Trailing Stops

Trailing Stops: What You Need to Know

Trailing stops are crucial investment tools. They offer downside protection when stocks drop, and they help secure profits during an upward run.

But in order for trailing stops to work, investors must understand how and when to use them.

Money Morning's Chief Investment Strategist Keith Fitz-Gerald knows all about "risk management" when it comes to money. He's been investing and trading for more than 30 years.

Trailing StopsFitz-Gerald says "it's not that investors don't want to control risk, they're just not sure how and they don't make it a priority."

After all, the key to getting rich is by not losing your money in the first place. And this takes discipline. You've got to know how to make investment strategies work for you.

Here's how trailing stops can help.

First, What Are Trailing Stops?

A regular stop loss is based on the absolute value of a stock's purchase. Its job is to limit an investor's loss on a position should the stock trade below a certain price. If this predetermined price is hit, shares of the falling stock are then sold at the next available price.

A trailing stop, however, adjusts itself to a stock's price change. When a stock price increases, the trailing stop "trails" it upward a predetermined percentage point away from its current market value. Should the share price fall, the trailing stop holds at a predetermined percentage point below its value, preventing further loss.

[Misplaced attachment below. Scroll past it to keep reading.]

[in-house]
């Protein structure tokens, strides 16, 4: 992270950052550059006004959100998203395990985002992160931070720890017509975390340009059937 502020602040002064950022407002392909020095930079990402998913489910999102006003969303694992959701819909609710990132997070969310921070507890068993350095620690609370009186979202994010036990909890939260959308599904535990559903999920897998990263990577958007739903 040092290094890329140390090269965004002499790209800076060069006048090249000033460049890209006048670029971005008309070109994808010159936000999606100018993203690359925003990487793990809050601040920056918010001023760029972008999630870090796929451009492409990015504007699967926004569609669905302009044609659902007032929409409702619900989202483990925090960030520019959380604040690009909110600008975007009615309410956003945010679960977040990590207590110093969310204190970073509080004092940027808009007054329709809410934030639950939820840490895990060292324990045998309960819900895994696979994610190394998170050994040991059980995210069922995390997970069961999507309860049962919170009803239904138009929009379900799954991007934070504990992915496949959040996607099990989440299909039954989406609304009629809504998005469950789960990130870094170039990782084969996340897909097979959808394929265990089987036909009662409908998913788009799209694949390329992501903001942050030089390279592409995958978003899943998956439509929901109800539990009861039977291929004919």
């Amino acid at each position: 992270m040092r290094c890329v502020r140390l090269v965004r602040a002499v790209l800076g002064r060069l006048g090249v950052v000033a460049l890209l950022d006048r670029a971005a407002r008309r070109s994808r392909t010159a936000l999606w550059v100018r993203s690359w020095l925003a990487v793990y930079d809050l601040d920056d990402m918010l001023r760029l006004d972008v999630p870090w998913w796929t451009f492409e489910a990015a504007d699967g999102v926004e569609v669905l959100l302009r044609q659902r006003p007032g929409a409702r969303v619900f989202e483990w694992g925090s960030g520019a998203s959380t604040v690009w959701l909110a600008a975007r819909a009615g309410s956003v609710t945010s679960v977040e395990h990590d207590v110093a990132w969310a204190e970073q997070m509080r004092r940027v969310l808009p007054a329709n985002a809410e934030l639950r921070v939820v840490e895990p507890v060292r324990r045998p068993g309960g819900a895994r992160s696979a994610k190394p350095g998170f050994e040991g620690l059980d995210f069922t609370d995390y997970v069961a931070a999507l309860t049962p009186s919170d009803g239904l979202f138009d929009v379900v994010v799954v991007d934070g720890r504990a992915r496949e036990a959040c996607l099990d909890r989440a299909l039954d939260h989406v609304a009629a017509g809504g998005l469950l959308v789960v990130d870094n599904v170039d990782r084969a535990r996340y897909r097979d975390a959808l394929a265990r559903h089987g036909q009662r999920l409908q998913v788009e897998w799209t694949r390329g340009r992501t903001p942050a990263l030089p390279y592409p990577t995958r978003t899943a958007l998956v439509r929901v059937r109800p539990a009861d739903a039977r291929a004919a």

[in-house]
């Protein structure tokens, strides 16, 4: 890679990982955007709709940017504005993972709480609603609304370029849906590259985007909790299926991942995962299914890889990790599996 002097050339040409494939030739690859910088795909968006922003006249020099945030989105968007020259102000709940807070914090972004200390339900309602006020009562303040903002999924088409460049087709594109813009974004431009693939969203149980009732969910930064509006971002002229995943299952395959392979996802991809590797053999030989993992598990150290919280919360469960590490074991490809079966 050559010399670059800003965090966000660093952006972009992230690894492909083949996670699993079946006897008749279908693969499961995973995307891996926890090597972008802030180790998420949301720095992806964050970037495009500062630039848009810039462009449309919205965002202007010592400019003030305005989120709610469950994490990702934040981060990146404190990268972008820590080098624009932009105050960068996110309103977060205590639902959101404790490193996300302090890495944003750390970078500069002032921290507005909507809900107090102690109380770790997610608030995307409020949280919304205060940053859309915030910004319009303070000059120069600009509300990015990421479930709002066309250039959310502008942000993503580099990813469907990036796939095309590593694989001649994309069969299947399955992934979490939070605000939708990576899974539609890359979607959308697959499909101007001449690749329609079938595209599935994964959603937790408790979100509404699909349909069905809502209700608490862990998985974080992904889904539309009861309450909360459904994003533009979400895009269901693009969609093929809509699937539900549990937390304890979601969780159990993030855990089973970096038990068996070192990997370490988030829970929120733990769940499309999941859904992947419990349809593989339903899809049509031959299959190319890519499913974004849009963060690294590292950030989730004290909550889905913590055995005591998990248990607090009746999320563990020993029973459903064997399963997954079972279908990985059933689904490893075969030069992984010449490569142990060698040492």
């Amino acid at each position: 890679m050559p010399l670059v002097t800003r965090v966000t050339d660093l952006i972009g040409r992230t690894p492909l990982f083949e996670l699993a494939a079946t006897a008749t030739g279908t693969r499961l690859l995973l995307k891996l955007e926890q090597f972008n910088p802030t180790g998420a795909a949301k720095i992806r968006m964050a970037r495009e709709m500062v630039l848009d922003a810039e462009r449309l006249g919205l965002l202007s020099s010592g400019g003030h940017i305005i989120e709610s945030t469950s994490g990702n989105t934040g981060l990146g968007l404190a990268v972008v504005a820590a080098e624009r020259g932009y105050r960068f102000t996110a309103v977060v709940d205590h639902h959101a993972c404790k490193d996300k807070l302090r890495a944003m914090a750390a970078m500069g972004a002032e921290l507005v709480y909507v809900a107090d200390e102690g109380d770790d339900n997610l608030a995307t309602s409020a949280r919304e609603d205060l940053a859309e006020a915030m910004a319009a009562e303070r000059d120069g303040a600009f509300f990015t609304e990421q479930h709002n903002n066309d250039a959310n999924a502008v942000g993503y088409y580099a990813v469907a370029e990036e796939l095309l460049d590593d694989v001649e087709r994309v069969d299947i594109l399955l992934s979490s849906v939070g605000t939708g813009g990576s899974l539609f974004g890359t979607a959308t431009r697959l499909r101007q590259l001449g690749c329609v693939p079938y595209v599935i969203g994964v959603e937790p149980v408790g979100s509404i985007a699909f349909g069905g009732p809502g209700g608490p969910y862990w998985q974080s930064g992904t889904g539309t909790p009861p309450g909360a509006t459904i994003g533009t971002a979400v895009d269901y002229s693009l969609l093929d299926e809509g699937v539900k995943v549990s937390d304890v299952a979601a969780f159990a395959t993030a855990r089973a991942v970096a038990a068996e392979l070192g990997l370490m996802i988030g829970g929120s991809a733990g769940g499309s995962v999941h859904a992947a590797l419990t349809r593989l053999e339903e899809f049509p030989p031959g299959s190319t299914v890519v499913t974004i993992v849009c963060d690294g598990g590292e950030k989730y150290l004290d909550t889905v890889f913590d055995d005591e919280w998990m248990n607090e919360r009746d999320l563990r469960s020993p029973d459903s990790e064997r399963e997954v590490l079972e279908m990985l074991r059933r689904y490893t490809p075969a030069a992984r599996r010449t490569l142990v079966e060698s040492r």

Here's an example: Let's say you purchased a stock in XYZ for $50 per share and put in place a trailing stop of 15%. At $50 a share, you'd have a $42.50 trailing stop. Should XYZ's stock go up to $60, your trailing stop would rise to $51 (earning you, in this case, $1). If the share price goes up even further to $70, your trailing stop would rise to $59.50.
On the flip side, if XYZ never rises but instead drops as soon as you buy it, your trailing stop has been set for $42.50. That 15% is the maximum loss.

How to Set a Practical Price Point with Trailing Stops

The percentage point that you set for your trailing stop depends on a couple factors: risk tolerance and the volatility of the market. Conservative investors might choose a trailing stop that's about 10% to 15% under the share price. Conversely, more aggressive investors might set their stops at 25% to 35%.

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The standard set for Money Morning investors is usually 25%, but there are exceptions. Money Morning's Biotech Investment Strategist Ernie Tremblay recommends 35% when applying to biotech stocks. He says, "That's because the bioscience market tends to be more volatile than most. This lets us ride the ups and downs with more confidence that our stocks won't stop out because of temporary price fluctuations."

And as far as market volatility is concerned, it's important to remember that each market has its own unique volatility - or measured movement known as "the noise." It's important to study a market's noise to determine where and when to enter and exit a trade. This takes patience, discipline, and practice.

Both Ernie Tremblay and Keith Fitz-Gerald have been using trailing stops for years. Fitz-Gerald recently told investors about "Ultimate Trailing Stops" - a tool few use, but one that has a place in every investor's toolkit.

Read here to learn how to use Ultimate Trailing Stops.